How Jason Momoa Turned Nontoxic Masculinity Into a $1 Billion Success
The "Aquaman" star offers an object lesson.
This week, Aquaman crossed the worldwide $1B mark and its star Jason Momoa proved he’s not just another pretty face attached to 6 foot 4 inches of beefcake. What if he’s Hollywood’s Golden Boy and not A Star is Born auteur Bradley Cooper?
Jason Momoa, 39, has it all: looks, sex appeal, athleticism, a dry comic delivery, a family with wife, Lisa Bonet, and a refusal to take himself (or Hollywood) too seriously. Oh, and that little $1B movie. Or, as the New Yorker‘s Richard Brody aka @TinyFrontRow calls it: “an admirably ambitious, ludicrous failure.”
Um, right. Whatever.
Over his career, Momoa’s often been pigeonholed as an exotic. However, he’s 100 percent made in America: The only son of a Hawaiian father and a Midwestern mother from Iowa. That makes him an unlikely cross between Hawaii 5-0 and The Bridges of Madison County – a hybrid American.
For a fun look at Momoa’s deep Iowa roots, check out his recent trip to his home state to visit his granny in her nursing home, drive by his high school and gather with cousins, aunts and uncles for hash browns and gravy at a favorite local diner.
He began his career as a teenager plucked from the Hawaiian beaches to don the signature red swimsuit on Baywatch Hawaii. He seemed to be following in the footsteps of the mighty Arnold Schwarzenegger when he played the title role in the 2011 Conan: the Barbarian remake. A tepid reception at the time sank the movie – but it’s worth a rewind for the sheer beauty of the scenery.
While he was banging around before and after, part of the Stargate: Atlantis ensemble (recurring theme: get the actor wet) from 2005 to 2009, it was his commanding, red hot horseback-riding Khal Drogo opposite Emily Clark’s Queen of Dragons Daenerys Targaryen over ten seething episodes of Game of Thrones that manifested his star power to a wider audience.
Much has been made about George R. R. Martin’s penchant for killing off compelling characters, exemplified by the beheading of Sean Bean’s patriarch Ned Stark at the end of Season 1. But the sacrifice of the sizzle between Momoa and Clark played out in Bedouin tents while horses whinnied in the background might have been the bigger loss.
Momoa has said repeatedly that following his exodus from that Emmy magnet series, he couldn’t get a job. Why? In part because casting agents thought he couldn’t speak English! Is that method acting or what?
Nontoxic masculinity is his brand. He can access his testosterone for roles like Aquaman or Conan or Khal Drogo but he remains firmly grounded. When he appeared barefoot (and in pink pants) while hosting Saturday Night Live, he showed a man comfortable in his skin. He is unashamed to be strong and is still in touch with his feelings in a non-neurotic way.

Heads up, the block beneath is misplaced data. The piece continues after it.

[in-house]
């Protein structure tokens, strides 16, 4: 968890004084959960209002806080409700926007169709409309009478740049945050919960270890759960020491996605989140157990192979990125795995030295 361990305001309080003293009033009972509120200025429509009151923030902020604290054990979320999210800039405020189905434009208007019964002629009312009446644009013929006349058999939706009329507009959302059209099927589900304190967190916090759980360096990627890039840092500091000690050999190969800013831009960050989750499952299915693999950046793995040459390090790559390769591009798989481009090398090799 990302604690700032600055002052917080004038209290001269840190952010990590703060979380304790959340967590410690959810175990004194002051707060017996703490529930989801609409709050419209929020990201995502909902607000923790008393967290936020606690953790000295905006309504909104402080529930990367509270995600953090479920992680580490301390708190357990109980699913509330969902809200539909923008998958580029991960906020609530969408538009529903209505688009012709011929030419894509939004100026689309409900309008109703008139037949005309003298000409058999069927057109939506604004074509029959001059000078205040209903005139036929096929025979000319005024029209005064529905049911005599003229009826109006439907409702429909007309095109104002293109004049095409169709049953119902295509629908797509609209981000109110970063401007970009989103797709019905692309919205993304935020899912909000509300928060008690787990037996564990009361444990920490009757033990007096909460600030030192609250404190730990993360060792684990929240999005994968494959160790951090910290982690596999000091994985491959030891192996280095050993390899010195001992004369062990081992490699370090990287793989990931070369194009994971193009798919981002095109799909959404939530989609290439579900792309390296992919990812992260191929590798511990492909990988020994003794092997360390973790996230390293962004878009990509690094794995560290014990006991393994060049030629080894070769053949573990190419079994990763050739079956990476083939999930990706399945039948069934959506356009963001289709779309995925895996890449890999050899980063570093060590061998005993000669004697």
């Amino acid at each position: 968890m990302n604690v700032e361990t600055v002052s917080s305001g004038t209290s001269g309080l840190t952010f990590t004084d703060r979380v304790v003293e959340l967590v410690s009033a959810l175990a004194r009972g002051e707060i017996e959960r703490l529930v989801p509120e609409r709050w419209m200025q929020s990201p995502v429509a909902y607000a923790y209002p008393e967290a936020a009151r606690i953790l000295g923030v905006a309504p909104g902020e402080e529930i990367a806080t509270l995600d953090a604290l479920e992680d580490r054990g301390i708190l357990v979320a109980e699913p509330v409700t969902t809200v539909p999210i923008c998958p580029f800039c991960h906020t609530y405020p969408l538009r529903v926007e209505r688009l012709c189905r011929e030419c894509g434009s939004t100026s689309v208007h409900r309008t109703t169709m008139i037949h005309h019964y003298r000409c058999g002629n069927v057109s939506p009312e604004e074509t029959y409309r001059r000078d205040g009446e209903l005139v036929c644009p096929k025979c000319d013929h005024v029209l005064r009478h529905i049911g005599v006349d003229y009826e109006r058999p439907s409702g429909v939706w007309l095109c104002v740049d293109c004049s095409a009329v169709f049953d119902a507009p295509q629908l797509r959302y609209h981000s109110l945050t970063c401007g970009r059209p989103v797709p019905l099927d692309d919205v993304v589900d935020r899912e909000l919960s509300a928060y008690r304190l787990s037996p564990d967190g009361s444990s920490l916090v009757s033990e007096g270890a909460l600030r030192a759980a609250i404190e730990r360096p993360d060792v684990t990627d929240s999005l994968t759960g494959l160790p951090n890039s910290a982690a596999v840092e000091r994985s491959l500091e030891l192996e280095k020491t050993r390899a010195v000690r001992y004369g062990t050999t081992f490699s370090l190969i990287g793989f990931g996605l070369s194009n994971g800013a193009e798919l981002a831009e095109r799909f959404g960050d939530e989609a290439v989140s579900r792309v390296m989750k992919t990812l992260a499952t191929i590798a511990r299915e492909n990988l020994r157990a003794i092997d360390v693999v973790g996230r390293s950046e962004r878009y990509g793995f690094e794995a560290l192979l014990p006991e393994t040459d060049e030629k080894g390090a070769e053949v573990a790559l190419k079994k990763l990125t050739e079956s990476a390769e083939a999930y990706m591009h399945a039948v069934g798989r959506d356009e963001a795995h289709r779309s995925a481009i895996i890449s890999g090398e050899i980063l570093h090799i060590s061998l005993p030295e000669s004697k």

While the benighted Cooper, 44 and a mere 6 foot 1, struggles to make eye contact and mumbles and blushes about the weighty work of being star, director and artist, Momoa just kicks ass. He’s smart enough to write and direct – take a second look at his rough and raw 2014 biker movie Road to Paloma. And, now, with box office clout, he’s only just begun.
But what sets him apart is a commitment to living in the moment. He’s not about spin or focus-grouping his image. Watch him over time and it’s clear that he’s a guy who relishes spontaneity – something that his red carpet Haka dance at the L.A. Aquaman premiere proved. His Wildman Momoa isn’t an act. It’s authentic. He loves what he’s doing and that love is contagious.
Could he give The Rock a run for his money – or is that taking things too far? I think that he can – but why pick between the two? Is one giant movie enough to solidify his place? To me, he’s been showing his stuff for years (um, Khal Drogo). It’s just taken some time for audiences to catch the groove and Hollywood to figure out how to deploy him.
Aquaman will be followed by Aquaman 2. The actor also has See, a futuristic series from Peaky Blinders‘ Steven Knight directed by Francis Lawrence on deck, and Brad Peyton’s espionage thriller Just Cause. He’s now a bona fide blockbuster movie star.
And what I love about him is the feeling that I get that, even if he walked off the set of Aquaman 2 and never made another movie, he would take that life force with him, drinking beers with his boys, dancing barefoot with Bonet and their kids, and living an authentic life. It’s that unique ability to enjoy life and celebrate it with his audience that makes him Hollywood’s golden boy.
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